Two Headed Monster
Andre' S Grindle | Bangor,ME. | 05/05/2004
(4 out of 5 stars)
""H20" is basically divided into a soul and a rock side.Side
A contains all the hits plus the lean,stripped-down "Crime Pays"
and the rolicking doo-wop of "Open All Night".Side Two contains the rockier "Family Man","Italian Girls" and the catchy "Guessing Games" making this a worthy addition to the
H&O's early 80's showcase."
Here They Come!!!
Andre S. Grindle | Brewer Maine | 09/27/2009
(5 out of 5 stars)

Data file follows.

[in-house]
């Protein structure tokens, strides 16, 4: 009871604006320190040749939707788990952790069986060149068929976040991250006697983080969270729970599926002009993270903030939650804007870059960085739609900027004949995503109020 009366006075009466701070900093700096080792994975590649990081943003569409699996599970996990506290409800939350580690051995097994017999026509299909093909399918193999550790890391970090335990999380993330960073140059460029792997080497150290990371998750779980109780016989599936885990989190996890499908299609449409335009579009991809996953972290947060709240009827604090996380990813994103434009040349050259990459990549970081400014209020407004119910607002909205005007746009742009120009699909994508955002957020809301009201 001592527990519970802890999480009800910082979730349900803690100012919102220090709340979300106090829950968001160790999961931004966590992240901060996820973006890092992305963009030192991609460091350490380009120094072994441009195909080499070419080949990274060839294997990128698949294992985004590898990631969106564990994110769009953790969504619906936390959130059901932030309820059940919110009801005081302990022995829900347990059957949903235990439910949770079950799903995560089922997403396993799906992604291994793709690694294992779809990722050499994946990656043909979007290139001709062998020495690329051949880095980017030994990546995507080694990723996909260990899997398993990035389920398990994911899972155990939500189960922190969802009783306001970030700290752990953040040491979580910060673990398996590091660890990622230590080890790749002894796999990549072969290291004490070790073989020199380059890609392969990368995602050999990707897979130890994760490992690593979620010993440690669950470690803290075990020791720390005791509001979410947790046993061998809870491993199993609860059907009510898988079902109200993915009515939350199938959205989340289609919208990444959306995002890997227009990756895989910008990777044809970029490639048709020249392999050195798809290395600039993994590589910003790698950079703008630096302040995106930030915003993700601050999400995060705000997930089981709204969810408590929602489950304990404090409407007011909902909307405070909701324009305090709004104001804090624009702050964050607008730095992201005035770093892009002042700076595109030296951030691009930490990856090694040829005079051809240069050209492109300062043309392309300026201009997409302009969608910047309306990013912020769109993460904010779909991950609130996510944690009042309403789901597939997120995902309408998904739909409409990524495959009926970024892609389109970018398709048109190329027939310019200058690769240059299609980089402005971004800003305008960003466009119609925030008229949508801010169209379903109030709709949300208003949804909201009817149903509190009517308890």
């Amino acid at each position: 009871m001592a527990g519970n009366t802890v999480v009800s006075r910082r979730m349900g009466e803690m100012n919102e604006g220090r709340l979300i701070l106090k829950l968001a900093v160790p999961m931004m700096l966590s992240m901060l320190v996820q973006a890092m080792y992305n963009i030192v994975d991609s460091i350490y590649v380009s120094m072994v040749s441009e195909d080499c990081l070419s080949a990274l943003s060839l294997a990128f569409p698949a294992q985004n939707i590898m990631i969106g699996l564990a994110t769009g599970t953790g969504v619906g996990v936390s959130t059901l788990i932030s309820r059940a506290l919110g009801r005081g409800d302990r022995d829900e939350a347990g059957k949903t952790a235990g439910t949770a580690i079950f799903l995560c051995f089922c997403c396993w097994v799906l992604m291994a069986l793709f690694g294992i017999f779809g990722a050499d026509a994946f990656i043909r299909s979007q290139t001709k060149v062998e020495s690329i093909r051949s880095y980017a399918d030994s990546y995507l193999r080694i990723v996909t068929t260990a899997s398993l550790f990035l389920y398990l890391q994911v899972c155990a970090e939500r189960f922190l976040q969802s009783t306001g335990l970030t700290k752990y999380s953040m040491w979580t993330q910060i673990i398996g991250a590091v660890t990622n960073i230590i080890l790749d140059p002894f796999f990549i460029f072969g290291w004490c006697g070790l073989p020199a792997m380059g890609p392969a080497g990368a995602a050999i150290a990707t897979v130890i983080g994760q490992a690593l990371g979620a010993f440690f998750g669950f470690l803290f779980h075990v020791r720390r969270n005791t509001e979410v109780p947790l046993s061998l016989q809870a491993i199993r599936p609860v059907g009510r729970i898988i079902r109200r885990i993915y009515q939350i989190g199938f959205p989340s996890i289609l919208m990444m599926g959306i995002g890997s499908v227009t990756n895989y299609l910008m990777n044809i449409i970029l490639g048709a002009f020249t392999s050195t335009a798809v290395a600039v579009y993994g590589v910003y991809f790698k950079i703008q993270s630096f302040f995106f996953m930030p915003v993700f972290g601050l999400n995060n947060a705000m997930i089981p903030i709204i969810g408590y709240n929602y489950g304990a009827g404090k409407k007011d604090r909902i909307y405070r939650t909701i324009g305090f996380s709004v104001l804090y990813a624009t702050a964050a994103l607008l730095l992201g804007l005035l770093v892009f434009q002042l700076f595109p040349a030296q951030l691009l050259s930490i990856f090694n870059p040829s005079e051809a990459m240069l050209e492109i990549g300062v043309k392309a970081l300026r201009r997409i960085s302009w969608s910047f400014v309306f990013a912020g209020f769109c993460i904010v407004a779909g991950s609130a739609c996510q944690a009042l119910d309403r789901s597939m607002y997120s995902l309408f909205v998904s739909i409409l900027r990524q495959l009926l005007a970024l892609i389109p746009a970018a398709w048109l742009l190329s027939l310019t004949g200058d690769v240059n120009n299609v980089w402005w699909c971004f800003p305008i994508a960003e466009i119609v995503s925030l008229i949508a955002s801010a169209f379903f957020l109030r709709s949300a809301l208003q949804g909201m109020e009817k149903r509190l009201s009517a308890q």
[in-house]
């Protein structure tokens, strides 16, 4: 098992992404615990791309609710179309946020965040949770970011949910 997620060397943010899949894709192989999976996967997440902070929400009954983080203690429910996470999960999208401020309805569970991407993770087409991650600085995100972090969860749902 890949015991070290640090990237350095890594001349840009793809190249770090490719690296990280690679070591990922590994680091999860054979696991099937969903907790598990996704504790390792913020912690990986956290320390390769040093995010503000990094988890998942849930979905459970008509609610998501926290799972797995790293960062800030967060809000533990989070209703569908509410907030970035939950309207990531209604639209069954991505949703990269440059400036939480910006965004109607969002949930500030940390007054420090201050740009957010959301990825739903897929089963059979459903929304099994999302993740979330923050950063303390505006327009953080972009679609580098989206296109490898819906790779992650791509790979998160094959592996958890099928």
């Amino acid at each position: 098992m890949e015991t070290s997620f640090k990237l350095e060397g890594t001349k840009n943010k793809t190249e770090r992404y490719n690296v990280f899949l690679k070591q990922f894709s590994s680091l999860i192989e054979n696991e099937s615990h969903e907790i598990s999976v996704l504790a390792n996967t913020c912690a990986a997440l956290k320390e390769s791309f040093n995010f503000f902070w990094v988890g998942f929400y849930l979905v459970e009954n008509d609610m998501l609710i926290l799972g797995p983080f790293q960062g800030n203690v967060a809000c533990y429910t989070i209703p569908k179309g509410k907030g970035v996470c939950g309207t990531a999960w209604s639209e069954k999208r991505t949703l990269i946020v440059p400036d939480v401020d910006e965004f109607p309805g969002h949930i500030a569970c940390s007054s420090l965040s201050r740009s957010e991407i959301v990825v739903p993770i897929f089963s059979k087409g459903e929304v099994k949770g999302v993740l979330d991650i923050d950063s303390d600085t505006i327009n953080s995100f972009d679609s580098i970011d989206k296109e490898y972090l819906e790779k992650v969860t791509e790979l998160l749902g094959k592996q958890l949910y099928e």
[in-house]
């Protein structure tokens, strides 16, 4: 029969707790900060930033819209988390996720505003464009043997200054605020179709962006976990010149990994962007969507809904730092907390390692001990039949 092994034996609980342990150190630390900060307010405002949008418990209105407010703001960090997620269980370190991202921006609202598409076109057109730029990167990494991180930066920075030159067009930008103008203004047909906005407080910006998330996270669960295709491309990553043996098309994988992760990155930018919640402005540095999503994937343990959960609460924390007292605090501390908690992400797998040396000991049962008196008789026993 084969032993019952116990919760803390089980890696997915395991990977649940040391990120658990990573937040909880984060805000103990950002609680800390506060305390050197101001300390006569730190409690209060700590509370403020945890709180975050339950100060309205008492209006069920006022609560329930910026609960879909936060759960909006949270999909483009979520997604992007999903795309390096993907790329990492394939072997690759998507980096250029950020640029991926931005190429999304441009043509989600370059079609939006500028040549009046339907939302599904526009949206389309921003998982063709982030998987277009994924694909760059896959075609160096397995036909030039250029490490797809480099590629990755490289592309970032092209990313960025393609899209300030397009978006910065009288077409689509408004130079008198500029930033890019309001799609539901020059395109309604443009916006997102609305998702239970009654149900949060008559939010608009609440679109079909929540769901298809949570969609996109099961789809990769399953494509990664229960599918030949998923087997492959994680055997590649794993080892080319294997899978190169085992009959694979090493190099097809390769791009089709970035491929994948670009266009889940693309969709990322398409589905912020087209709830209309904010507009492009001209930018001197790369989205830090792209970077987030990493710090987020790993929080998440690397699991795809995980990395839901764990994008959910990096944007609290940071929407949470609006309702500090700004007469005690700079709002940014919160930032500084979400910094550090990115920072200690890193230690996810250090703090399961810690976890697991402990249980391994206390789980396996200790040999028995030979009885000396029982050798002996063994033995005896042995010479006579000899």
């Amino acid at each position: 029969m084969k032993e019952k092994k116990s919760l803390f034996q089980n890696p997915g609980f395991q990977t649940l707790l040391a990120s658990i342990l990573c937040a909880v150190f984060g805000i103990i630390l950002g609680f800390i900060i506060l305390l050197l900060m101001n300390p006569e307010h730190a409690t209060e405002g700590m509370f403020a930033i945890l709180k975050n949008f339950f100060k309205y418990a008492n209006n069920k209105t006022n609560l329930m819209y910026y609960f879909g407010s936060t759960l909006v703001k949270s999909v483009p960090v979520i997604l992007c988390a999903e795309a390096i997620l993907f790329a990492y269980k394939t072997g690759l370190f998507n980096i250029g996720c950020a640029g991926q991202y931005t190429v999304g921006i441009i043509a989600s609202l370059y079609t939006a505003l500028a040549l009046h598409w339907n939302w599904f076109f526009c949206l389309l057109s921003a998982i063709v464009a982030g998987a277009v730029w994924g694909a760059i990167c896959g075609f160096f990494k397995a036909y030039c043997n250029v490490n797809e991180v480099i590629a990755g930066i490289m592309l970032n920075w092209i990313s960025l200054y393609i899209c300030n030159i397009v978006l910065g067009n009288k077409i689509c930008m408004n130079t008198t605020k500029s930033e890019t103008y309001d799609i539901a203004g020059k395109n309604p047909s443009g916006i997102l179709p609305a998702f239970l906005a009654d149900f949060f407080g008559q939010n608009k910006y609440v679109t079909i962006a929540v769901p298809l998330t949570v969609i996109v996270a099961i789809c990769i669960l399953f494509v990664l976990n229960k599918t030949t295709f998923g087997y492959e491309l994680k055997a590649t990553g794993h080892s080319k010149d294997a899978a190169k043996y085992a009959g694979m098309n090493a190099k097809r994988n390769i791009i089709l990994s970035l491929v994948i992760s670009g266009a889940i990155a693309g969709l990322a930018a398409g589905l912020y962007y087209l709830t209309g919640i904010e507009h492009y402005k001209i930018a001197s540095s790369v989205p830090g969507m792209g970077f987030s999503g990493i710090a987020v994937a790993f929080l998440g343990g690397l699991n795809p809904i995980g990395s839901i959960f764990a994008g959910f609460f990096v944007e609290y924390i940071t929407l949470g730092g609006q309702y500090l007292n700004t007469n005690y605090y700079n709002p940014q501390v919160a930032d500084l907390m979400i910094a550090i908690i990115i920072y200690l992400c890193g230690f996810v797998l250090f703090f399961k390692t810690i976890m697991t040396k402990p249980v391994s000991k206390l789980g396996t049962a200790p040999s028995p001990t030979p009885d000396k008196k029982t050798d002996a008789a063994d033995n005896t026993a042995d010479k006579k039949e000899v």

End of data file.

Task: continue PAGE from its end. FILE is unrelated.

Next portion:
"You know there is always something I liked about Hall & Oates. I could "I Can't Go For That" on the radio and NEVER EVER get tired of hearing their hits again and again. I think this all really started to happen a little under a decade ago when I started purchasing their original albums and admiring not only their songwriting but their BAND!! It was not a large group but like many of the great bands they had a tremendous sound and impact. One really ultimately likable quality about this particular album not only continues a winning streak that started as the decade begun but actually does a lot to glossy up the sound in a very classy way as not to intrude on the general musical framework they were working with.The hits "Maneater" and "One On One" are actually prime examples. Neither are close to huge productions,in fact both are very stripped down. And the gloss hits the songs in just the right places. The same thing happens on "Crime Pays",a slinky naked funk sort of jam and the upbeat "Guessing Games";the sound isn't huge but the way everything is put together give it a certain push of fullness. John Oates gets two numbers and both are a couple of the rockier numbers with some fairly loud guitars on the cheeky "Italian Girls" and the lumbering,arty "At Tension". It seems he was kind of taking a similar possition in his arena as Andy Summers did in The Police;he was a strong contributing sidekick but when put out front his musical ideas were generally somewhat too eccentric and experimental for the average pop album. A lot of these songs rock out in a much heavier and more surious way than most Hall & Oates music from this era such as what happens on "Art Of Heartbreak","Delayed Reaction","Open All Night" and "Go Solo" which,for Daryl Hall proved fairly prophetic. "Family Man",one of the few cover songs they ever did actually got them a hit and actually combines a rock/soul jam with this new wavey feeling;imagine The Cars covering an The Young Rascals song I suppose lol. Probably a terrible analogy but as of this writing I could'nt think of another. Whatever way you cut it you realize upon hearing this that,while they certainly had no problems landing hits on the charts Hall & Oates maintained the mentality of their musical generation into the 1980's by using the AOR format as a format with which to expand their pallet of sounds,textures and styles. It worked in the 60's with The Beatles,in the 80's with this duo and you really have to wonder sometimes why it doesn't occur more now than it does."